Friday, May 10, 2013

Iron Man 3 - *1/2

Iron Man 3 has everything I've come to expect out of a $200 million franchise film, and most of the things I desire out of one: a bold villain, snarky hero, surprisingly sharp wit, and a whole tangled mess of unnecessary explosions. And yet the most amazing thing about Iron Man 3 is how indifferent I felt about it walking out. The whole thing feels empty, routine, with no discernible style or voice. Yes, it dispenses it's action and humor at the necessary intervals, but it feels more like a connect-the-dot exercise with which the writers are hitting a series of obligatory points rather than using these sequences to tell a story. And not that blockbusters like this need to be an intellectual experience, but the only thought Iron Man 3 manages to evoke in its 2+ hour running time is, "So what?"

Taking place on the heels of the events of last year's Marvelous display of hollow fatuity, The Avengers, this new (and hopefully final) Iron Man shows us a Tony Stark addled by panic attacks and sleep deprivation, holing up in his basement, producing an endless series of prototypical variations on his Iron Man suit. Meanwhile, the Mandarin taunts the President, using malfunctioned genetically enhanced amputee war veterans (yes, you read that correctly) as bombs to teach a series of "lessons" to America.

Of course there is more to it, but every bit of summarization exponentially increases the number of plot holes and convolutions which coincide with each detail, and outside of a rather inspired plot twist concerning the Mandarin I don't have the heart to spoil, none of it is really worth the endurance necessary to either write or read such a description. The most irritating of all of Iron Man 3's myriad issues is its needless tie-in to The Avengers, which constantly provokes the question, "Where the hell are the other Avengers during this crisis? Why is this a solo world-saving adventure? Why does Tony enlist the help of a twelve-year-old rather than, say, Thor?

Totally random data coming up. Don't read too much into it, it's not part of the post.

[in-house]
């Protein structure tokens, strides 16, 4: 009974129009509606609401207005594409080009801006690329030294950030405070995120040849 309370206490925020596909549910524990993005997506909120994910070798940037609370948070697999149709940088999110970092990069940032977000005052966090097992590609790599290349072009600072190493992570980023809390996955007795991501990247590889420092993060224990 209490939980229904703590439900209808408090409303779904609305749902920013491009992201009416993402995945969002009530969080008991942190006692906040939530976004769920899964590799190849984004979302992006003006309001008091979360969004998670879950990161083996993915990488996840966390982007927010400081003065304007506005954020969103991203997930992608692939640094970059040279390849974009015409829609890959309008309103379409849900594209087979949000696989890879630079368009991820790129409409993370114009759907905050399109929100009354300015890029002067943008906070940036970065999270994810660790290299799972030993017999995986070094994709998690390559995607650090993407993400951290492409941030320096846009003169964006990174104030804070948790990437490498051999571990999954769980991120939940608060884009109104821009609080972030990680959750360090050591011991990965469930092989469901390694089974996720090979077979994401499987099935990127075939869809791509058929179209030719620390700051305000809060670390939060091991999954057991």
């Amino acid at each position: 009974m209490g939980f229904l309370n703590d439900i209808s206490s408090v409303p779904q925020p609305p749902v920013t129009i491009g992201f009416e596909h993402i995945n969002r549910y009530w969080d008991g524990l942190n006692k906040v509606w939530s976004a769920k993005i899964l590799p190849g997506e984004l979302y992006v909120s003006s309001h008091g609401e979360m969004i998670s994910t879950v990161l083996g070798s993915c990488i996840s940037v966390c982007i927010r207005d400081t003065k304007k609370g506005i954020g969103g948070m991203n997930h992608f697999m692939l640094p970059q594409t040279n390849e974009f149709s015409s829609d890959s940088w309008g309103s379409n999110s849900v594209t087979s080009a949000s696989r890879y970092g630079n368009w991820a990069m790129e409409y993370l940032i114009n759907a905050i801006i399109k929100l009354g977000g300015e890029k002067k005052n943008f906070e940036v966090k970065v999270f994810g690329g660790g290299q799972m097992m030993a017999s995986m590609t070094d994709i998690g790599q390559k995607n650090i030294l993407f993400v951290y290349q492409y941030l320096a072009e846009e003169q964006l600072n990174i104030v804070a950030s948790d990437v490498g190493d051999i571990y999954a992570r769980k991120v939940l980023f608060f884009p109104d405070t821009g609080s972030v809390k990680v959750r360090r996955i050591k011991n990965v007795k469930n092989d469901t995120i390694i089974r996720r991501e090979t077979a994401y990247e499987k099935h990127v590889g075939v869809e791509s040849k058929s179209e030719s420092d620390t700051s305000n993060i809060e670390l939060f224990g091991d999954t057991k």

Though the finale does provide some solid spectacle in the form of forty of those insomnia-inspired prototype suits on auto-pilot attacking a bunch of bad guys on an oil rig... Swooping, firing energy rays, and blowing up with no real purpose or effect, Iron Man 3 has already numbed you to anything but the poignant realization that such a sequence is the perfect metaphor for the ephemeral pleasures of the recent rash of superhero films. I wish I could say this signals the downturn of disappointments like Iron Man 3, that the superhero craze has finally run its course and is sputtering out into obscurity, but I'm sure that, like Tony's army of remote-powered suits, there will be plenty more to take its place and do the same goddamned thing.

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